Another reason on McCain

About ten days ago, I was a co-moderator (with Ari Schwartz) of a panel at CFP during which surrogates for the Obama and McCain campaigns had a civil and well-informed conversation about tech policy. I was impressed by Chuck Fish, the McCain representative, who did his best to win the respect of the geek crowd in the room. (ArsTechnica report about the panel here.) In response to a question about immunity for the telcos in connection with their cooperation with the NSA’s warrantless wiretapping program, Fish said that there should…

Thursday links

The House Commerce committee investigation of the FCC continues. According to the Washington Post, a detailed letter signed by Rep. Dingell has gone out to the FCC asking for a host of documents that (among other things) relate to “management practices that may adversely affect the Commission’s ability both to discharge effectively its statutory duties and to guard against waste, fraud, and abuse.”:  This is serious – business as usual at the Commission must be under severe pressure, and the idea of real structural reform of the Commission (and perhaps…

Prior restraints

The odd story of the Wikileaks.org injunction is described here by the Berkman Center’s Citizen Media project. We still don’t know exactly why the site was ordered taken down – it seems like a trade secret issue – or why this was done ex parte, or why the court initially ordered wikileaks.org’s registrar/host to “immediately clear and remove all DNS hosting records for the wikileaks.org domain name and prevent the domain name from resolving to the wikileaks.org website or any other website or server other than a blank park page,…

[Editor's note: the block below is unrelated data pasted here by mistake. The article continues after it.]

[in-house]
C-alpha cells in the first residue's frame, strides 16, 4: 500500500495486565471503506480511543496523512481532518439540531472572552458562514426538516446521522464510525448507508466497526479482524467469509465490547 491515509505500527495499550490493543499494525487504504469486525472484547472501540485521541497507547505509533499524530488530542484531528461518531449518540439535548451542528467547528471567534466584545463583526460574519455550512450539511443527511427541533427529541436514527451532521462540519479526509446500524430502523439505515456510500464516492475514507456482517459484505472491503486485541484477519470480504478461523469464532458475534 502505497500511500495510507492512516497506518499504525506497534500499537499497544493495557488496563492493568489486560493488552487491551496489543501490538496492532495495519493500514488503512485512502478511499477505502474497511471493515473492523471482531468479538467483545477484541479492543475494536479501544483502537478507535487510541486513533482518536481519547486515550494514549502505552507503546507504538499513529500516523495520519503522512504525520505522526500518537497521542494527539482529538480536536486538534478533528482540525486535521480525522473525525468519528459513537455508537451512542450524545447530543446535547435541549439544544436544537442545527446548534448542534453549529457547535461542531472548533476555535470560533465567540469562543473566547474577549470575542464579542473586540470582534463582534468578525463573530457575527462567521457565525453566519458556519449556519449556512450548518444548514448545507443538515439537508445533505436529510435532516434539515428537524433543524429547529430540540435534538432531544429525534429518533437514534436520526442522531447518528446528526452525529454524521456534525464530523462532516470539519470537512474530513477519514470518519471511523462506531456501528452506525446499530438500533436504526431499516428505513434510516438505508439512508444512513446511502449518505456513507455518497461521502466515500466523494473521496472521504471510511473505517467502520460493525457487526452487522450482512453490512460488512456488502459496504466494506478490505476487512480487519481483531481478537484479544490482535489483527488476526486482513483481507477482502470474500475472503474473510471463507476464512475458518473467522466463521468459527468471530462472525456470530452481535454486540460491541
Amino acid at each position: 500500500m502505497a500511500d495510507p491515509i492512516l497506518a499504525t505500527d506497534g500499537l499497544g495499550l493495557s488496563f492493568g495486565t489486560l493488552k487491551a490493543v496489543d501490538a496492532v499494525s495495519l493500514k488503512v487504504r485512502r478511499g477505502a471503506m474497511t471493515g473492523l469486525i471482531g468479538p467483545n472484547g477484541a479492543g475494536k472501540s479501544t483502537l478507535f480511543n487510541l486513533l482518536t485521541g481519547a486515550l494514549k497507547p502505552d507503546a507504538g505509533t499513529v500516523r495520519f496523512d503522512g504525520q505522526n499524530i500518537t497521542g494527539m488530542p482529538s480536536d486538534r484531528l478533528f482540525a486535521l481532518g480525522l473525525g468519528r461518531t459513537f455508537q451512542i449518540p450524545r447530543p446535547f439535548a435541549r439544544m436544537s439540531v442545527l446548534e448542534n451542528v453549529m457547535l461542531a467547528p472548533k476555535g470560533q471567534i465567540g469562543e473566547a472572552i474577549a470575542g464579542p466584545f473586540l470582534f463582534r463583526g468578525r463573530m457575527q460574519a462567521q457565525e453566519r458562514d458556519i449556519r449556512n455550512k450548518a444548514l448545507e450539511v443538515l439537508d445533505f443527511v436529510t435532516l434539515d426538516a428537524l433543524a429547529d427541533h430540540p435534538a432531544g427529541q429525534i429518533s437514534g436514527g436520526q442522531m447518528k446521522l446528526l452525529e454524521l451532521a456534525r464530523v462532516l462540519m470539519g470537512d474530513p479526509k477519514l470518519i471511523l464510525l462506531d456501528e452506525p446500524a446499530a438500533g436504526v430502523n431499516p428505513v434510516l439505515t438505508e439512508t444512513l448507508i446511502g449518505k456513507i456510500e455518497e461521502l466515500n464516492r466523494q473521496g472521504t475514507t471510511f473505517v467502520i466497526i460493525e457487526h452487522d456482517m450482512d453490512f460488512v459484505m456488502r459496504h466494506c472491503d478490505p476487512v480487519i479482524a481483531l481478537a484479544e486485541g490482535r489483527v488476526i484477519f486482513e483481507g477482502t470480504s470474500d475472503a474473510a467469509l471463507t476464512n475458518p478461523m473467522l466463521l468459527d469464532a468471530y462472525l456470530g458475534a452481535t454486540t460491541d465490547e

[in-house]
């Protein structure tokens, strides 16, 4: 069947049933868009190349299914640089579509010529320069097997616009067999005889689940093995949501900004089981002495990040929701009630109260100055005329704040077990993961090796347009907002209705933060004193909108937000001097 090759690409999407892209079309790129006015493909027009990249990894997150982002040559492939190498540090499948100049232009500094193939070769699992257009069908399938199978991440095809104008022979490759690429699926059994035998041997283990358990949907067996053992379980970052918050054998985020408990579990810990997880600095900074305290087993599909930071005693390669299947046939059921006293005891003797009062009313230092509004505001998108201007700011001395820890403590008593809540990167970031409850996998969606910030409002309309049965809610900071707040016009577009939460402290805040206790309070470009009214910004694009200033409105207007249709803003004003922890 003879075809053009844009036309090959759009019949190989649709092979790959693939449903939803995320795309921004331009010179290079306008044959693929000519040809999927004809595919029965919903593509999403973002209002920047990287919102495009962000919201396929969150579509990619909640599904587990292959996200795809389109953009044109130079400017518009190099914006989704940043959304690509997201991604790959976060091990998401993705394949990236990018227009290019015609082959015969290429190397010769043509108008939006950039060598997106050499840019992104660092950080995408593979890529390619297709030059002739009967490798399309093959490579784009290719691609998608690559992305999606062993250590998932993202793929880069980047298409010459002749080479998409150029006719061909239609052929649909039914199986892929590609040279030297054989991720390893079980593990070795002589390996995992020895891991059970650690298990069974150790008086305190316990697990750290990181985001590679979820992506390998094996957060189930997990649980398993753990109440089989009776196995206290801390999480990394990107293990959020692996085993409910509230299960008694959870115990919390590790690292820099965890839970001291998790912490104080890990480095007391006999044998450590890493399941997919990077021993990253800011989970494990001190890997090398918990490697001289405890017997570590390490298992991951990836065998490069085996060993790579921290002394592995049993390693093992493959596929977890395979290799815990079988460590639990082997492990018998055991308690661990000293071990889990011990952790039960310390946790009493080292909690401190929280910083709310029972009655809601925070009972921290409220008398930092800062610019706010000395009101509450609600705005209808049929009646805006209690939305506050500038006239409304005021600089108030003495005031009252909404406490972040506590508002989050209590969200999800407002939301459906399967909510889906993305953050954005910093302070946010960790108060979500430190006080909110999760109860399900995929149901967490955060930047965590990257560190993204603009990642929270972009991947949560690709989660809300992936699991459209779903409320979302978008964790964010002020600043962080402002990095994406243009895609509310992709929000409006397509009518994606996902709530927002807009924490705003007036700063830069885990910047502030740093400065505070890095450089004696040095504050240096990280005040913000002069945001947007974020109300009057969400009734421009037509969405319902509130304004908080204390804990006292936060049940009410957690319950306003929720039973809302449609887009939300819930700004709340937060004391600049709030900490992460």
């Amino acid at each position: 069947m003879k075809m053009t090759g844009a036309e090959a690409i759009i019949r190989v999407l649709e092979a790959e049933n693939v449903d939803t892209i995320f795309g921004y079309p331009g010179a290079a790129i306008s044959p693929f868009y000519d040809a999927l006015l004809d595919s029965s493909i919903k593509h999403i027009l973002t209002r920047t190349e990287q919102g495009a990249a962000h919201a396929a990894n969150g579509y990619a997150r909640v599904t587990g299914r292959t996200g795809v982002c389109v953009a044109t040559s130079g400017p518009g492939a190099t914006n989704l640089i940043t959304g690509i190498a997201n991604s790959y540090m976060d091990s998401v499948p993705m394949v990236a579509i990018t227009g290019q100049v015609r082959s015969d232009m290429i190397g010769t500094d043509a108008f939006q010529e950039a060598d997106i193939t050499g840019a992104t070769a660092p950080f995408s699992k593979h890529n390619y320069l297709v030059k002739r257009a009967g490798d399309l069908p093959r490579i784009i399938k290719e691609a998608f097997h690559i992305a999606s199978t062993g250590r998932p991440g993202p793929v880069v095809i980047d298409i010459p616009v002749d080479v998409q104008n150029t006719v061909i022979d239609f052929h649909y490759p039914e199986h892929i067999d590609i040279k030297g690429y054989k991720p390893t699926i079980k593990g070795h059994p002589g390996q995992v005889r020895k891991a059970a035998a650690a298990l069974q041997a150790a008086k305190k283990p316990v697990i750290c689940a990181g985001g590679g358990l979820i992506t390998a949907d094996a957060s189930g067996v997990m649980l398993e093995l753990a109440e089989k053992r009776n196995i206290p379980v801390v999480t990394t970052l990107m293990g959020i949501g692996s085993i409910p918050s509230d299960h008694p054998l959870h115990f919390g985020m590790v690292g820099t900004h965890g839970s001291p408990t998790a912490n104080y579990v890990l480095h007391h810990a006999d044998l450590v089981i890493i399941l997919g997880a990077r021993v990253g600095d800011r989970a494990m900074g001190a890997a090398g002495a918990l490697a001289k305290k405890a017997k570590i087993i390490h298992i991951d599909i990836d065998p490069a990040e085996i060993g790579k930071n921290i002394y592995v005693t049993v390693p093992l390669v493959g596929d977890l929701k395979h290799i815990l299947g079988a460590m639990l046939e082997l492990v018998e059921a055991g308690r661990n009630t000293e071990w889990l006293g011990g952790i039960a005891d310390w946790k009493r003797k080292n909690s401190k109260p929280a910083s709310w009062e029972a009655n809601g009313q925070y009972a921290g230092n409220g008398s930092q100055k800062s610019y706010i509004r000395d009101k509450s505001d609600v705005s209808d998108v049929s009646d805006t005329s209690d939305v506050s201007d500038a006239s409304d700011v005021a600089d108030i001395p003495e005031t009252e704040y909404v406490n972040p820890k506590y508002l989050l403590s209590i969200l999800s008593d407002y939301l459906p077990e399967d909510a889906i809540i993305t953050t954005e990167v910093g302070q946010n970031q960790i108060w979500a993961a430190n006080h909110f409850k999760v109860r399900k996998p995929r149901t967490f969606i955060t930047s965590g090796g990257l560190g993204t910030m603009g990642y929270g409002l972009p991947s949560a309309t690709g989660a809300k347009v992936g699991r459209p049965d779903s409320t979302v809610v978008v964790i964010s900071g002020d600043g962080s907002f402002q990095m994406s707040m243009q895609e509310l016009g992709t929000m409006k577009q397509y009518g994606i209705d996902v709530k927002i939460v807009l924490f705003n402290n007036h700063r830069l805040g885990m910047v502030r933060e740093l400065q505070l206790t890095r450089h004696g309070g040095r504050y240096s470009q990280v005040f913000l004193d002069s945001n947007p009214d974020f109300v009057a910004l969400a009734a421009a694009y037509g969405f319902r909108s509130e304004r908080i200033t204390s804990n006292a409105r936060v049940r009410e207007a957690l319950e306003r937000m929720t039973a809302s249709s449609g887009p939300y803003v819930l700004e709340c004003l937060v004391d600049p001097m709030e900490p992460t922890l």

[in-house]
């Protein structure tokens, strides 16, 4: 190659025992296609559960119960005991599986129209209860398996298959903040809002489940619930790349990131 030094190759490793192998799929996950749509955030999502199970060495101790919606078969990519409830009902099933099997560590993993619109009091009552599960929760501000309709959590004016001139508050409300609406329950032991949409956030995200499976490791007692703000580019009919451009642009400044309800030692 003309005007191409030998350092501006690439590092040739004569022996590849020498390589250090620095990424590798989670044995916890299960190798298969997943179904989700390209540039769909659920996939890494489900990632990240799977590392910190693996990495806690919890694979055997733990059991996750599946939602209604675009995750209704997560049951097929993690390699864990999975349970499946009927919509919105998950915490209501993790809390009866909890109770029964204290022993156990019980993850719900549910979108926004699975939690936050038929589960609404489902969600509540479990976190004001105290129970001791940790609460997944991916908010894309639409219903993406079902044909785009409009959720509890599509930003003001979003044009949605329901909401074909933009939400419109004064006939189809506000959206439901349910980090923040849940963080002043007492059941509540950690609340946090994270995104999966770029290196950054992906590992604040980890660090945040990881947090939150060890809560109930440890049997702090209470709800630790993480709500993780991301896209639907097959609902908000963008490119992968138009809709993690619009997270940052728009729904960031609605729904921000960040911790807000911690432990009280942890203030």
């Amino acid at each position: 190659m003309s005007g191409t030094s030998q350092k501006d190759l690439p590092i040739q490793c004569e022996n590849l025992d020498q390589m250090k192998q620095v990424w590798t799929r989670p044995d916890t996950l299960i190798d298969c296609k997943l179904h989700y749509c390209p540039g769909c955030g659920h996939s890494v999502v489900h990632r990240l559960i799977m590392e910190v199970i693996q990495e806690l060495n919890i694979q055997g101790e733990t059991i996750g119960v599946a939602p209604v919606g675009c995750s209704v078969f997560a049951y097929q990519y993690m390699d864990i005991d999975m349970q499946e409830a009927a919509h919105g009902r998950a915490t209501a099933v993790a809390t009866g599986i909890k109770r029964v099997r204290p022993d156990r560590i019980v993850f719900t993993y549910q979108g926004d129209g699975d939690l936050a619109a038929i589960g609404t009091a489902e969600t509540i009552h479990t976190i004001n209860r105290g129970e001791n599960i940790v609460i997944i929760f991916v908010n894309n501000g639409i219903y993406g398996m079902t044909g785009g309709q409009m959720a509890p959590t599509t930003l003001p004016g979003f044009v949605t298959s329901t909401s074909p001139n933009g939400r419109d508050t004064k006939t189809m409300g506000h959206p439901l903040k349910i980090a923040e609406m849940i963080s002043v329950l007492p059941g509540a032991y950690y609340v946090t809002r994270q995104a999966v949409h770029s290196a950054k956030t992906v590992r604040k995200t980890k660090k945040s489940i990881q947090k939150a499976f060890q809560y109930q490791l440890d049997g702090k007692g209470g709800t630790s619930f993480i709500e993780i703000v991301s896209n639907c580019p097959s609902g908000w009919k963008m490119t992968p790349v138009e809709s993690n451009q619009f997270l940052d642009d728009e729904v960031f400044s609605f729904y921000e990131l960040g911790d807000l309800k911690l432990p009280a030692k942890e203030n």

FISA stall tactics

I’m trying to figure out what happened to FISA today. There was supposed to be a debate and vote today, with some kind of deal with the Democrats (see opencongress.org) to consider amendments. Those amendments the Republicans thought didn’t have a chance even within the Democratic members would be subject to a simple majority vote. Oddly, the amendment that would have done away with telco immunity was on the simple majority list. According to the gossip, the Republicans were convinced the Democrats wouldn’t be able to pull themselves together to…

FISA and immunity

Great work today on the OpenCongress.org blog, telling us that (1) Sen. Specter wants to have the government step in as defendants in the tens of cases pending against cooperative telcos involved in violating FISA and other laws; (2) Sen. Feinstein wants the secret FISA court to decide the question of immunity; (3) Sen. Leahy’s amendment removing immunity from the telcos has been rejected and Sen. Dodd has vowed to filibuster. As of tonight, it appears the Senate has delayed further consideration of the issue until Monday. Sen. Reid is…

Boundaries

It’s the ad hoc nature of U.S. communications law these days that gets depressing. It seems only federal courts can help – except when they refuse to get involved. Four very quick snippets of stories to watch: 1. Warshak. The Sixth Circuit said back in June that people have a reasonable expectation of privacy in email sent through ISPs, and so the loose-and-low statutory procedures for government access to these emails (found in the Stored Communications Act) have to be measured against Fourth Amendment standards. The government had used those…